By Jim Schutze
By Rachel Watts
By Lauren Drewes Daniels
By Anna Merlan
By Lee Escobedo
By Eric Nicholson
Unfortunately, for the Krasniqis, there are no guarantees. The bill of review is a long shot--at best. Noble says that after recent disagreements with the Krasniqis, he is not even sure he is still representing them.
Meanwhile, Khalid Hamideh, an attorney for the Islamic Association of North Texas, is also working on a bill of review on both the state and federal level, arguing ineffective assistance of counsel and that the state did not do what is in the best interest of the children. He says he sent a copy of his work to Noble for comment, but never heard back.
Hamideh is also considering filing suit against Judge Gaither for libel, for a letter Gaither wrote to The Dallas Morning News which repeatedly refers to Sam Krasniqi as a child molester, although he was cleared of criminal charges.
As the lawyers continue wrangling, Sahar Ayad tries to figure out where she can help. She recently contacted the popular singer once known as Cat Stevens, who since converting to Islam often champions Muslim causes. A representative of the singer put Ayad in touch with a third-year Harvard law student--head of the Harvard Islamic Law Center--who has requested to see all of the legal documents in the case.
Ayad also helped collect more than 6,000 signatures on a petition asking Governor George Bush to have the Krasniqi case reopened. She planned to deliver the petition to the governor in early November. But the governor recently replied to a letter she wrote on the Krasniqis' behalf, saying there was nothing he could do, the case was closed. In the letter was a copy of the Gaither letter published in the Morning News. Gaither advised Bush on juvenile justice issues during his campaign for governor. "Bush is obviously on Gaither's side," Ayad says. "I wish I could be more optimistic. So many have let the Krasniqis down. I don't want to be the last person to turn my back."
Support for the Krasniqis came from an unexpected quarter last week when Scott Fisher, communications director for the Texas Christian Coalition, joined with Salam Al-Marayati, director of the Los Angeles-based Muslim Public Affairs Council, to write an opinion piece for the Fort Worth Star-Telegram condemning Gaither's actions and calling for "a review of the case by state and federal authorities."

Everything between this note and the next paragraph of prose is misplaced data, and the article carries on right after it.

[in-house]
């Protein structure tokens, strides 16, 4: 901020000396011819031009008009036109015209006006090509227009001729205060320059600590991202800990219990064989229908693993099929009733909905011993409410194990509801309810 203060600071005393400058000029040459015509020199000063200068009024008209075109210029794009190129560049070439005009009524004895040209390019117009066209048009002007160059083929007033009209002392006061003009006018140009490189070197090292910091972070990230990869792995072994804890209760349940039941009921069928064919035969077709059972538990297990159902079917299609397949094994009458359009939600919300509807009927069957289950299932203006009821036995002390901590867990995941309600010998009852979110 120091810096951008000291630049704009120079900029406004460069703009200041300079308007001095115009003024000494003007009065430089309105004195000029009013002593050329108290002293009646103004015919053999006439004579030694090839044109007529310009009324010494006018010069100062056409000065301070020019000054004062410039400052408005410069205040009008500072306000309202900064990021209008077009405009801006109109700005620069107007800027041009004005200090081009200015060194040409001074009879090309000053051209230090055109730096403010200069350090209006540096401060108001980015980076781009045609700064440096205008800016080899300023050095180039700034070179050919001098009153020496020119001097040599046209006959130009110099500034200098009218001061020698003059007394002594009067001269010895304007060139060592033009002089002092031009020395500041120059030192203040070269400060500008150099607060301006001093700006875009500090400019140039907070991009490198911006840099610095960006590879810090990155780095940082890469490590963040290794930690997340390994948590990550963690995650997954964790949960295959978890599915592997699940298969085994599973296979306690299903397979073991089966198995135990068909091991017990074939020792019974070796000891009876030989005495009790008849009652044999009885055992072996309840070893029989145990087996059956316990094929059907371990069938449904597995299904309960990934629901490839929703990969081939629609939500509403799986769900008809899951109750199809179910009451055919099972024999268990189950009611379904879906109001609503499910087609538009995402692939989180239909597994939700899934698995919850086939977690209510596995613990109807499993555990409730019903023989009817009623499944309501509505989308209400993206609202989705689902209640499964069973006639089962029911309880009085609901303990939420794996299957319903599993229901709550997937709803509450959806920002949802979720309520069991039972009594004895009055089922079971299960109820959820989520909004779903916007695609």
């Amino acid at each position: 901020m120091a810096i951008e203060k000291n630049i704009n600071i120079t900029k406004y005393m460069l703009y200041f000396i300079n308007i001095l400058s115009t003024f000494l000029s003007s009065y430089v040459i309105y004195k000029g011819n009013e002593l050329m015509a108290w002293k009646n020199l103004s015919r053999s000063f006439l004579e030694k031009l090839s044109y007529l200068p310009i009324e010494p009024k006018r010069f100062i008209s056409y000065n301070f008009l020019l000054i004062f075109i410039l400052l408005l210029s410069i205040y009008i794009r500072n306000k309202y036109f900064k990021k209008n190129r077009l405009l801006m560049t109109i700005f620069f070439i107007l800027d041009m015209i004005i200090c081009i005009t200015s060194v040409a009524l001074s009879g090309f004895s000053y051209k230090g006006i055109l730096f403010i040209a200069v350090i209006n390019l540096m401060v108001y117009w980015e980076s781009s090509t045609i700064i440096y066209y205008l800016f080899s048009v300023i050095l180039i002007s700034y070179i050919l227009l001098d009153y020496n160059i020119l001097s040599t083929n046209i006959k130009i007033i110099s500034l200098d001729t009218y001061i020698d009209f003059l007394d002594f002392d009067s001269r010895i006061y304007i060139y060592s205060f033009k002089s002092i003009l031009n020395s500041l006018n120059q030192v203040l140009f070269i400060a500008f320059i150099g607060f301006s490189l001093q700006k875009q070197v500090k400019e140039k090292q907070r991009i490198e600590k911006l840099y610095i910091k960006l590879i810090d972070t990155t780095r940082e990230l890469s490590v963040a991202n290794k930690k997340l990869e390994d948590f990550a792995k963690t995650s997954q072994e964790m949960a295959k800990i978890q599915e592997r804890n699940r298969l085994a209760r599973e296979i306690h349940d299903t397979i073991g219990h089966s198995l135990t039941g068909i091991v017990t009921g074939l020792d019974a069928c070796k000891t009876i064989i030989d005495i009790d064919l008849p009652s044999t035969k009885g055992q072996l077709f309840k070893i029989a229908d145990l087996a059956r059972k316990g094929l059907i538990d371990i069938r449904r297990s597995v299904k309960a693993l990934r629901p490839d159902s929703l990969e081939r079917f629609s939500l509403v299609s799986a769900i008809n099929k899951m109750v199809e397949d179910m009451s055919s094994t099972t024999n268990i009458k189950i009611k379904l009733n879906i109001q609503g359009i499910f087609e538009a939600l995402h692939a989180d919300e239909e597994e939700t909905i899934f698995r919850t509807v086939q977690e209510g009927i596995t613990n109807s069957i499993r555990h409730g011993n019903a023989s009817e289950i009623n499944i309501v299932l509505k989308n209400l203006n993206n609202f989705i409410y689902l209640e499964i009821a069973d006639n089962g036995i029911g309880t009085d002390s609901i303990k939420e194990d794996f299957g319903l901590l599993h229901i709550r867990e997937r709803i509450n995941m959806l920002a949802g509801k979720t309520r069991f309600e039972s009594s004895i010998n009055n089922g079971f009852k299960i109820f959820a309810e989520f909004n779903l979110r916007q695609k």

In desperation, Khalid Hamideh has tried a new tack: He recently wrote a heartfelt letter to the Krasniqi children in care of their adoptive parents. "My only intention in writing these words to you is for you, Tim and Lima, to know the truth," he wrote.
The letter goes on to outline the case, underscoring several points: The leading child abuse expert in the state found no medical evidence of abuse of Tim and Lima, that Sam was found innocent of criminal charges, and how hard the Krasniqis have continued to fight for their children.
Hamideh also included some of the supportive letters the Krasniqis have received, including one from Tim's second grade teacher. "You are victims of a system that used incorrect facts to make a decision to take Tim and Lima," the teacher wrote. "...The wrong done to Tim and Lima under the guise of protection is the crime..."
In closing, Hamideh asked the adoptive parents if they would be willing to meet with Sam and Kathy and discuss allowing the children to learn "the truth"; to have their minister meet with other religious leaders to discuss "the most beneficial and least stressful way to reunite the children with their culture, heritage and religion."
Hamideh asked CPS director Mark Hoffman to forward the letter to the adoptive parents, which he claims he did. Hamideh is still awaiting a reply.